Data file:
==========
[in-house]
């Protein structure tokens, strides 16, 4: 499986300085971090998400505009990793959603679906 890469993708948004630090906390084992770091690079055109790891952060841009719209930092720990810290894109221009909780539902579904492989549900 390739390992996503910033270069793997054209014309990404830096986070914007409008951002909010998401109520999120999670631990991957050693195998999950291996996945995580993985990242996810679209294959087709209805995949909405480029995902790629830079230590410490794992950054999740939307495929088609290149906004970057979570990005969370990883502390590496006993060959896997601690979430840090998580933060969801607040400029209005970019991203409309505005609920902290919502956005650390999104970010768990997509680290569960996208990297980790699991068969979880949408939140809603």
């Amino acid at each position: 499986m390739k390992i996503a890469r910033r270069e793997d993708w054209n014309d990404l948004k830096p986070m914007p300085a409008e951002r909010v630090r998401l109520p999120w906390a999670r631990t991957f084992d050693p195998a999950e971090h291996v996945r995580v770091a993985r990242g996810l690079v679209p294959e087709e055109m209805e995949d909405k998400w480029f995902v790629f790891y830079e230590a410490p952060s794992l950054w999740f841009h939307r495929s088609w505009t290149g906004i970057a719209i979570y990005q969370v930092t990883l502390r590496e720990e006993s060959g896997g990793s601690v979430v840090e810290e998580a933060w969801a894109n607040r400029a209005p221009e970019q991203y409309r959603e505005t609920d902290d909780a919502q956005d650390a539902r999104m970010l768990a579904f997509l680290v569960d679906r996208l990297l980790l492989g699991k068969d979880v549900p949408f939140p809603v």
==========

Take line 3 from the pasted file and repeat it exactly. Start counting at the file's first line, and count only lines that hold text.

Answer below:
């Amino acid at each position: 499986m390739k390992i996503a890469r910033r270069e793997d993708w054209n014309d990404l948004k830096p986070m914007p300085a409008e951002r909010v630090r998401l109520p999120w906390a999670r631990t991957f084992d050693p195998a999950e971090h291996v996945r995580v770091a993985r990242g996810l690079v679209p294959e087709e055109m209805e995949d909405k998400w480029f995902v790629f790891y830079e230590a410490p952060s794992l950054w999740f841009h939307r495929s088609w505009t290149g906004i970057a719209i979570y990005q969370v930092t990883l502390r590496e720990e006993s060959g896997g990793s601690v979430v840090e810290e998580a933060w969801a894109n607040r400029a209005p221009e970019q991203y409309r959603e505005t609920d902290d909780a919502q956005d650390a539902r999104m970010l768990a579904f997509l680290v569960d679906r996208l990297l980790l492989g699991k068969d979880v549900p949408f939140p809603v």